The big news here on day 2 at IO is Google Chrome OS – and the devices call “Chromebooks” that run it. The new operating system is now available and finally here, after what seems like years of hype and promotion (and a pilot program that involved an odd, old-school laptop given out to developers).
Thank goodness something interesting happened this morning. I was starting to wonder if the future of the human race somehow revolved around Angry Birds and getting it to run on every single device. Forget space travel. Forget curing cancer. We want Angry Birds!
Okay then, what’s the deal with the Google Chrome OS?
Essentially it’s the Chrome Web Browser. Since we spend most of our time on the Web it (potentially) makes sense that the OS itself be based around that same metaphor. The Web is the thing.
Another way to look at: Chrome OS and Chromebooks are the next stage in low cost computing, a revolution first started with the Netbook.
A new built-in file manager also runs via the browser in a new tab. There is no such thing as a “desktop” in the Chrome OS – everything is done via the browser.
So those worried about Flash, take heart: “We’ve worked closely with Adobe to ensure a seamless flash experience.”
These things boot fast. According to Google the new devices will start-up in only 8 seconds. Better still, they eschew the concept of patches or upgrades. Instead, like web apps in general, they constantly benefit from new features, and improvements without the user needing to manually install updates.
It’s all about the cloud, or “Nothing but the Web”
Chrome OS could not exist without the cloud. The idea of having all your data stored in the cloud is central to the concept of a lightweight operating system that can run on notebooks and netbooks that would otherwise be underpowered to run full-blown Windows 7. The opportunity for educational markets, developing countries and non-profits is huge.
Because the Internet is not always available, Google has worked hard to make sure major apps will work offline. The big ones mentioned today include Gmail, Google Calendar, and Google Docs.
Several vendors are launching Chromebooks, devices specifically designed to run Chrome OS. Google provided sneak previews including models from Samsung ($429) and Acer ($349).
To my eyes at least these are repurposed Netbooks re-packaged to run Chrome OS. The price point is similar, as are the form factor and processor (Intel Atom). For vendors, perhaps this was a great way to off-load all that unsold Netbook inventory.
The devices will be available online on June 15 from Best Buy Online and Amazon.
Chromebooks for Business.
Google also launched a monthly subscription that aims to “fundamentally change computing for businesses.” Called Chromebooks for Business the plan is available for $28 per user per month ($20 for educational institutions). The plan includes the computer, maintenance, and also a hardware refresh at the end of the product lifecycle.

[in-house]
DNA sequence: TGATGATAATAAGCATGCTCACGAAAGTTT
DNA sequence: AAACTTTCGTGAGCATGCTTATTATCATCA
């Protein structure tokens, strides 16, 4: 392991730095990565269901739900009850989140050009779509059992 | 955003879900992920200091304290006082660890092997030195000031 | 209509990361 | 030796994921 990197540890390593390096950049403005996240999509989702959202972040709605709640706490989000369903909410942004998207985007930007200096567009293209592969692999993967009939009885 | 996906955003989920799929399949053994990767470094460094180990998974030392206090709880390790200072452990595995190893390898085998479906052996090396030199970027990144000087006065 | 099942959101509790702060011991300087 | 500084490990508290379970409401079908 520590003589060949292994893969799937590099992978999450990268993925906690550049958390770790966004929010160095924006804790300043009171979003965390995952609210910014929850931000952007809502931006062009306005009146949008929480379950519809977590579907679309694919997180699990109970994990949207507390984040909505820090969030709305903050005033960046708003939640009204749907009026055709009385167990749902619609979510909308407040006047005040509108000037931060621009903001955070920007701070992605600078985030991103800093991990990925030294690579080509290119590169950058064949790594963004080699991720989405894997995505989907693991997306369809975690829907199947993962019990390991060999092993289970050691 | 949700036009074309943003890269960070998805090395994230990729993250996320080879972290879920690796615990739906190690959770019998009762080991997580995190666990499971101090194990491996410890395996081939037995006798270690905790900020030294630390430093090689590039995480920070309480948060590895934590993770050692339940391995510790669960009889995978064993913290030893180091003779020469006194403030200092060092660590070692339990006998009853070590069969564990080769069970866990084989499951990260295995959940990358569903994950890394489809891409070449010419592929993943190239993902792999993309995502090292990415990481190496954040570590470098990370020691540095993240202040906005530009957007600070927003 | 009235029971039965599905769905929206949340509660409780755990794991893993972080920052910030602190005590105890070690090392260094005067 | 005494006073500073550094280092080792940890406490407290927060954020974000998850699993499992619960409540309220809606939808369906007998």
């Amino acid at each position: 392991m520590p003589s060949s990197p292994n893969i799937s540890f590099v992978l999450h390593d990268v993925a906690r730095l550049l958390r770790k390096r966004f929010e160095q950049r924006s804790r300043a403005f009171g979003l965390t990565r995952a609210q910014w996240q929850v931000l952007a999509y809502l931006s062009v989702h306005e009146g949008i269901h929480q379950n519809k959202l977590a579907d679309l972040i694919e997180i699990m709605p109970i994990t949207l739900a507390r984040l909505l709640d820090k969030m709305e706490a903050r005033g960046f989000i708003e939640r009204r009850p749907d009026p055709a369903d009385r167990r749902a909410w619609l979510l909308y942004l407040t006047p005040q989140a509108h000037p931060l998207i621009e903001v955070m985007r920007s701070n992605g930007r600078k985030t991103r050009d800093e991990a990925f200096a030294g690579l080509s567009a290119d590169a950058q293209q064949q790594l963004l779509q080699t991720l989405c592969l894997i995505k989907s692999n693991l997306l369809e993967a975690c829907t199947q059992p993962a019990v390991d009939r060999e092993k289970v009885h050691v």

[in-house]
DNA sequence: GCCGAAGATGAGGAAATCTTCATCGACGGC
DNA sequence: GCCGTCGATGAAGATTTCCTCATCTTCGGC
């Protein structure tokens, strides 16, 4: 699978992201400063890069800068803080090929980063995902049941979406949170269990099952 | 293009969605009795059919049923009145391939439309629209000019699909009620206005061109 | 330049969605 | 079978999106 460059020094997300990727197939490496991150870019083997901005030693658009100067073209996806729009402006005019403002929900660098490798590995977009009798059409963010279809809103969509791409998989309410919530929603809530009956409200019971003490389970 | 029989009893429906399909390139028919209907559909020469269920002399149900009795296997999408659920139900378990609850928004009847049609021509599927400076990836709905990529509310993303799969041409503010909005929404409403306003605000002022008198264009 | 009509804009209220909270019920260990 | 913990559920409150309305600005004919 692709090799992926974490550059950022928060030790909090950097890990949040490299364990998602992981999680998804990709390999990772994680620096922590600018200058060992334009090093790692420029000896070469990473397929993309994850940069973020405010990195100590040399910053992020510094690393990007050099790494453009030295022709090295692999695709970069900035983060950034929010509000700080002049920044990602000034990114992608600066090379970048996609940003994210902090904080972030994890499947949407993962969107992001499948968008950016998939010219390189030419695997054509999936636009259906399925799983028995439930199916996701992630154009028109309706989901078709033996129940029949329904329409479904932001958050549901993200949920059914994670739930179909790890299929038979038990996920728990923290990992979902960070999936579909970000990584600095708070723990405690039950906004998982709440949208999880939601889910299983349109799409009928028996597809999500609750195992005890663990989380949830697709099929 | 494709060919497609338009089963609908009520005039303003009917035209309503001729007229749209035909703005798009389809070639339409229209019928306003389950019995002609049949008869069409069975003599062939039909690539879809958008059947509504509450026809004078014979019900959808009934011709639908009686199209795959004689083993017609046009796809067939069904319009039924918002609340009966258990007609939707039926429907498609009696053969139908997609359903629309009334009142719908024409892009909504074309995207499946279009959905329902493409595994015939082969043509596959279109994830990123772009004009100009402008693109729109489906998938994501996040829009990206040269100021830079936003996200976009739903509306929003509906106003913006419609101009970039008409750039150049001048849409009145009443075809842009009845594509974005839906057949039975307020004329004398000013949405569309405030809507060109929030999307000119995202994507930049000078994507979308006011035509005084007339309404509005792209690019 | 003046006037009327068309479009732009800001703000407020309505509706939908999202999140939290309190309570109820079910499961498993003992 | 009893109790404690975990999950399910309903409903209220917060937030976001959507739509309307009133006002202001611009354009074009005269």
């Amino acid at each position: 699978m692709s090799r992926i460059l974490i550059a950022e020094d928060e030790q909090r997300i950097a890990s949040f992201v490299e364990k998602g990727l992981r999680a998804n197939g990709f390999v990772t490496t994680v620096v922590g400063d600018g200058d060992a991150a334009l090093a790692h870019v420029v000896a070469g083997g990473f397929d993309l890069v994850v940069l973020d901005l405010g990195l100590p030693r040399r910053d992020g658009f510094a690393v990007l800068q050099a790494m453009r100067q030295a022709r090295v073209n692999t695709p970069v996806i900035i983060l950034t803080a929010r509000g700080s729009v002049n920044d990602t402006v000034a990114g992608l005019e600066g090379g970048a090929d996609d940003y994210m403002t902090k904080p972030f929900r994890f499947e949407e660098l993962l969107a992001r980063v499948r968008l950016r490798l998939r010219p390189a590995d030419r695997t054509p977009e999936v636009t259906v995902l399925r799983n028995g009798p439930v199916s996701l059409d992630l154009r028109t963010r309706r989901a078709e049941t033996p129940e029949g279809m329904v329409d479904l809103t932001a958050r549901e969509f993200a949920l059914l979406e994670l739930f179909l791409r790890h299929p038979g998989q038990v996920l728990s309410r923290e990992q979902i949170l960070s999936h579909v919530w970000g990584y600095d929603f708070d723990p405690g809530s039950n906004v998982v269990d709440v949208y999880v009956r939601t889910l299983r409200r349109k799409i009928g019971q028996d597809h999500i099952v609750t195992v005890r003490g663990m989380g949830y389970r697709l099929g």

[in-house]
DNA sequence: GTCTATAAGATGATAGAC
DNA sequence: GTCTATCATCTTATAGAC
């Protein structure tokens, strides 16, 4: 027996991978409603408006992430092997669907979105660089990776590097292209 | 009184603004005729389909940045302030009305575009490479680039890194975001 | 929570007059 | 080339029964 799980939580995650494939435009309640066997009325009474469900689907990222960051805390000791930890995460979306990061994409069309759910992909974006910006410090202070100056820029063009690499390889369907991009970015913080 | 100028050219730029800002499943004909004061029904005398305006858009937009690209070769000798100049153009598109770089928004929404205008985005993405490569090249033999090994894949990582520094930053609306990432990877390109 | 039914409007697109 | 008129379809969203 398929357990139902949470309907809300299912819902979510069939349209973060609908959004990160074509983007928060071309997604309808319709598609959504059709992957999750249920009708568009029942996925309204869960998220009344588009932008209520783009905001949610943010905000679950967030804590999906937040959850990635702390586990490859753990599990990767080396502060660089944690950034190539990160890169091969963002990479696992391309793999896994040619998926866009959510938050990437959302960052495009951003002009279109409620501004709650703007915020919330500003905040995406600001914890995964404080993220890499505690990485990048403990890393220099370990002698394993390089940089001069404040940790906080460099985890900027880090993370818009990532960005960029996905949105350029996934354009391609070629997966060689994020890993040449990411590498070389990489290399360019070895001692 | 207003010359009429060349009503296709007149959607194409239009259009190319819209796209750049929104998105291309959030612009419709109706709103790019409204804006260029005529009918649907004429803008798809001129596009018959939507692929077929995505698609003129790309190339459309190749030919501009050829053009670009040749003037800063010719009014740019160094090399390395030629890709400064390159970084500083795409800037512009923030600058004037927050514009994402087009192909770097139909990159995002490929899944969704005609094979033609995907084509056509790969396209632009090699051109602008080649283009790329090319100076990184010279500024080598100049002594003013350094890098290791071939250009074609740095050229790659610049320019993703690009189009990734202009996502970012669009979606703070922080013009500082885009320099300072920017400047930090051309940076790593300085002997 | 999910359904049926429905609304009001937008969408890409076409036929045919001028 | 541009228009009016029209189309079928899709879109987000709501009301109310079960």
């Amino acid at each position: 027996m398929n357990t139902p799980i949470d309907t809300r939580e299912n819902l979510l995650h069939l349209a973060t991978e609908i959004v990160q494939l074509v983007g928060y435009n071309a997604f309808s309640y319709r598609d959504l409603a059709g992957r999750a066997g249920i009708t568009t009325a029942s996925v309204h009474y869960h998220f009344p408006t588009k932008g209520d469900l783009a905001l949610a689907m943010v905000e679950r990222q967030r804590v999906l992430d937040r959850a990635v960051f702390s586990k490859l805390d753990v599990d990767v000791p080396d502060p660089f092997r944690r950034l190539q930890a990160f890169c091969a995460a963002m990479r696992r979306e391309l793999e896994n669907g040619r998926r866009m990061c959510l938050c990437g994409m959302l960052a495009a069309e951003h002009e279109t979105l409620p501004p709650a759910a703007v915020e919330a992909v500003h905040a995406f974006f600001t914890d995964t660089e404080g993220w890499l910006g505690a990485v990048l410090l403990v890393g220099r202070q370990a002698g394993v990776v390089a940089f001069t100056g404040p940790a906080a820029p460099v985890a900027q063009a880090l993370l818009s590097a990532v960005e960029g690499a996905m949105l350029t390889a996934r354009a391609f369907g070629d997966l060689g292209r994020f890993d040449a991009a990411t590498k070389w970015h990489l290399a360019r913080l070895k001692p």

These too will also be available from June 15, directly from Google.
Who should use Chrome OS?
Well, it might be easier to say who would not want to run it. Power users will have no interest in the OS. You can’t run Adobe Creative Suite for instance, or other graphics intense apps such as Autocad or games such as Portal 2. They will want to stick with a full-fledged OS such as Mac OS X or Windows 7.
But Chrome OS is perfect for those looking for a simple, web-based computing experience. If you love the cloud, and find yourself spending time doing things such as email, social networking, and listening to music, then it could be ideal. Things like Google Apps and the new Music Beta are nicely integrated.
One twist though. The Tablet is here – aka iPad. So if I’m looking to buy a second lightweight, mobile solution to complement my workhorse laptop or desktop, I’m going with a tablet, not a Chromebook.
They say: The web is what you make of it…
I say: Scary thought!
- For the second day in a row, Google IO attendees got some nice free swag. On Day 1 it was a Samsung Honeycomb-powered tablet. On Day 2 it was a Chromebook (but not yet available until June when Google says they will ship it to developers).
- How do you build an army of developers? Give them free stuff. Feed them. Shower them with love. And, most importantly, let them keep the lion’s share of profits – Google takes 5% while Apple, for example, takes a 30% royalty for iTunes apps.
- Google is talking home automation and appliances… shades of Cisco?! … does this mean Google is getting too big, too successful?